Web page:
Alleged Brothel Killer’s Release Draws Outrage

Neang Thy Pheung spent the last year of her short life as a captive, having sex several times a day with soldiers, traders—whoever her pimp ordered her to—in the dim hope that one day her “debt” to him might be paid off.

The 24-year-old had been kidnapped and forced into the trade. She died before she could buy her freedom with her body.

Now, the brothel owner ac­cused of beating her to death may have bought his own freedom from the courts, human rights workers charged this week.

Rights workers said the case is typical of how greed and corruption allow sex slavery and trafficking to flourish in Cambodia.

Miet Bunrith, 38, was released last month by the Banteay Mean­chey Provincial Court, which ruled that there was not enough evidence to prove he had killed Neang Thy Pheung and had imprisoned 22 other girls at his brothel, according to provincial officials.

His release, despite affidavits from 11 witnesses to the fatal beating, has outraged rights workers and government officials, particularly because his ar­rest June 25 had been hailed as a breakthrough.

“I feel very angry and very sad. We worked so hard to have this man arrested, and now he is free again,” said Lim Mony, an investigator for the Cambodian human rights group Adhoc.

The raid on Miet Bunrith’s brothel in the Thai-Cambodian border town of Poipet was be­lieved to be the first successful shutdown of one of the 30 lucrative and well-protected brothels in the area. Adhoc workers say the Poipet area is notorious for at­tracting patrons from Thailand and serves as a crossroads for sex and labor trafficking.

Most depressing of all, Lim Mony said, is the familiarity of the story. Corruption among police, military and the courts make it rare for a brothel owner to be ar­rested and even rarer for him or her to actually serve out a prison sentence, activists say.

Because of the strong evidence against him, rights workers and government officials say they believe Miet Bunrith bribed his way out of trouble, but they had insufficient evidence to prove it.

Banteay Meanchey Governor Duong Khem said Sunday that he had heard that Miet Bunrith paid 150,000 Thai baht (about $4,000) to unspecified court officials before being released and dropping out of sight.

“It is injustice,” Duong Khem said. “I strongly condemn the actions of court officials who do not respect the law.”

But Duong Khem said he could do nothing about the case because he does not control all aspects of his province. Miet Bun­rith, he said, “has close relations with high-ranking officials.” He would not name the officials.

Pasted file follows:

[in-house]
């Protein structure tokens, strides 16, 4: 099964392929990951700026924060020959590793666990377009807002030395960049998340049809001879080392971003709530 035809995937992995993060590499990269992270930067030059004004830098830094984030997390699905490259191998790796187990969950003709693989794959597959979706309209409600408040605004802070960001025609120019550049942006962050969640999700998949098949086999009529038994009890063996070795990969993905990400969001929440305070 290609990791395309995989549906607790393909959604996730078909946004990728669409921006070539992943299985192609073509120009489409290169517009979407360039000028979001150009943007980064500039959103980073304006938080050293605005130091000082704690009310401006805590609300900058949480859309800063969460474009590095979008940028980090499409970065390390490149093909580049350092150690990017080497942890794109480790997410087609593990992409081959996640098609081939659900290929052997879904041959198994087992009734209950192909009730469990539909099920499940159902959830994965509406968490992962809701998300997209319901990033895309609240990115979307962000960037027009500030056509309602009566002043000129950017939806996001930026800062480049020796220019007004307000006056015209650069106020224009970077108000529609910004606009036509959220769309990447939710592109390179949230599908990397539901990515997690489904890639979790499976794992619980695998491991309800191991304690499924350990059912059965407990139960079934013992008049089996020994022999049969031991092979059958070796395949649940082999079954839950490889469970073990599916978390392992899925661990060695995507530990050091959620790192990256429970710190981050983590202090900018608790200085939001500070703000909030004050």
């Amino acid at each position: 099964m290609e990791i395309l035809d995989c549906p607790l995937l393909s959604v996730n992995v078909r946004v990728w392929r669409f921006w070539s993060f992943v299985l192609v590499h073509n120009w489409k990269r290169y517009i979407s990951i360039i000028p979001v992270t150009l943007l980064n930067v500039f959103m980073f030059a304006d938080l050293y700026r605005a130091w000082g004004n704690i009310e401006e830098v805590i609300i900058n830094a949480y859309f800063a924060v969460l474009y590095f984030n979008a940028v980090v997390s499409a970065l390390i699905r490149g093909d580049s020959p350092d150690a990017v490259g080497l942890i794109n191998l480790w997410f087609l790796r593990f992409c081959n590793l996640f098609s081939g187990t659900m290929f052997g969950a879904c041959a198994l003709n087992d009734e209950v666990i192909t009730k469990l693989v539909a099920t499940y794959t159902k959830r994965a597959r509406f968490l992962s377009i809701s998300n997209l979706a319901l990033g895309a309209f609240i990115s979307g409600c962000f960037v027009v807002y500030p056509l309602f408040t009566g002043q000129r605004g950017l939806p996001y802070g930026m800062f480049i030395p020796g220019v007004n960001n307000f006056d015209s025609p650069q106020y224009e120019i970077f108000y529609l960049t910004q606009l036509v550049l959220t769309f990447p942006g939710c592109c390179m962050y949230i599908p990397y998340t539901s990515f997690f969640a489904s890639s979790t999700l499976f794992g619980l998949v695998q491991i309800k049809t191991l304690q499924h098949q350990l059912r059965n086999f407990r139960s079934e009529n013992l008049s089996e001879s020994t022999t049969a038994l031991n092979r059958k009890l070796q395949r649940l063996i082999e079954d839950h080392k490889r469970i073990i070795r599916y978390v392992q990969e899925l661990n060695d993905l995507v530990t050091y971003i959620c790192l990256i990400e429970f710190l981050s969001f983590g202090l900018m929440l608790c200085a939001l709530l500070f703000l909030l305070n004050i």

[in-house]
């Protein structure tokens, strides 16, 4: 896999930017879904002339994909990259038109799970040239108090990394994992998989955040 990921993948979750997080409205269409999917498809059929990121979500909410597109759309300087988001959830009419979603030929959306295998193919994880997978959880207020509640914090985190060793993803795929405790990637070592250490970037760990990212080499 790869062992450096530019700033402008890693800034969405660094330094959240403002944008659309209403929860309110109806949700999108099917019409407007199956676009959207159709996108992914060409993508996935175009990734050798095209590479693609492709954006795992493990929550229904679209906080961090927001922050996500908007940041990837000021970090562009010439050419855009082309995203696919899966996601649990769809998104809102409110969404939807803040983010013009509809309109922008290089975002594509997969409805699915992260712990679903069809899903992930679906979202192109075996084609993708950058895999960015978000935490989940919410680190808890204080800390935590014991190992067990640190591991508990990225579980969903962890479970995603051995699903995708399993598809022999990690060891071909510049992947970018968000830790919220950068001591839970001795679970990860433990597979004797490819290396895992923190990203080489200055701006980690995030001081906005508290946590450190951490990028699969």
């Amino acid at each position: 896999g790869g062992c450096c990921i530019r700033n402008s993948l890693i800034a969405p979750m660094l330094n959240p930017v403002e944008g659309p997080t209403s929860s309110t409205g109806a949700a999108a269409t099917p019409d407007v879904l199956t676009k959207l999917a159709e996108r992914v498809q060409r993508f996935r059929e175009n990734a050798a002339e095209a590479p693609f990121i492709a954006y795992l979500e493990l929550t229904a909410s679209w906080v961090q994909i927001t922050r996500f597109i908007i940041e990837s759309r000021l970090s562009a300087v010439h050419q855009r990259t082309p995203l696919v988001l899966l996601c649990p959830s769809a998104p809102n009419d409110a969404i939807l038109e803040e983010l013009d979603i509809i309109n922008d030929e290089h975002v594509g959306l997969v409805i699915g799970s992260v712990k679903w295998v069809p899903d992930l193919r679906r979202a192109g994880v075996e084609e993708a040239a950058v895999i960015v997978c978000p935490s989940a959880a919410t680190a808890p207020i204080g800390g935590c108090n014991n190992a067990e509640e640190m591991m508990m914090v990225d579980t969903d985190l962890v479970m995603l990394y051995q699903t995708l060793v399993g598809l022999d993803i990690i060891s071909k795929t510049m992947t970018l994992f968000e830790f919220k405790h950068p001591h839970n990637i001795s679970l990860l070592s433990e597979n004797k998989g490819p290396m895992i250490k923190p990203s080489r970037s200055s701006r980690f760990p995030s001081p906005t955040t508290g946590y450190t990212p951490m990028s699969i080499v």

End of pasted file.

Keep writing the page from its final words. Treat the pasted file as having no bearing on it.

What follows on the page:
Banteay Meanchey courts have no telephones and officials there could not be reached for comment Monday.

Ministry of Justice Secretary of State Ly Vouch Leang denied widespread corruption exists in the courts.

“People should not refer to Cambodia’s system as very corrupt….It is not a general problem,” she said Monday. “This accusation of taking bribes in Banteay Meanchey will take time to investigate. If they have committed wrong, they will receive a penalty according to the law.”

The 22 prostitutes who were freed in the June 25 brothel raid  told similar tales to Adhoc in­vestigators of how they came into Miet Bunrith’s employ. Most were lured into the establishment with promises of jobs cleaning or cooking. Others were sold by relatives or lovers.

Either way, the women were soon locked up and forced to thumbprint an “employment contract.” After they signed, they were told they owed a debt of 5,000 baht (about $130) and they must buy back their freedom by working in the brothel. However, the women said no matter how long they worked, they were told they still owed more.

The freed women said Miet Bunrith used to brag about his connections to powerful military commanders in the area, warning his girls that they should not try to escape because soldiers would bring them back, Lim Mony said.

On June 17, according to

witness affidavits, Neang Thy Pheung told her boss that she was too sick to have sex. An en­raged Miet Bunrith reportedly picked up a piece of wood and beat her bloody. She died four days later of head, neck and back injuries, rights worker said.

The death proved too much for one of her fellow captive prostitutes. Later, while at a nightclub under the watch of several guards, 18-year-old Tun Sopheap managed to convey the information to an undercover rights worker who had befriended her.

Rights workers, having heard that Miet Bunrith was planning to dispose of Neang Thy Pheung’s body, persuaded local military and police to raid the brothel and arrest its owner.

By mid-September, however, Miet Bunrith was again free. Ad­hoc investigators said the court told them there was not enough evidence to prosecute him.

Adhoc’s chief of monitoring, Y Kosal Vathana, said the group is now working to get Miet Bunrith, who has dropped out of sight, rearrested and prosecuted in Cambodia’s Appeals Court.

“We are writing a letter to the prosecutor-general to reinvestigate this case,” Y Kosal Vathana said. “I feel this is a terrible injustice for the victim who has died.”


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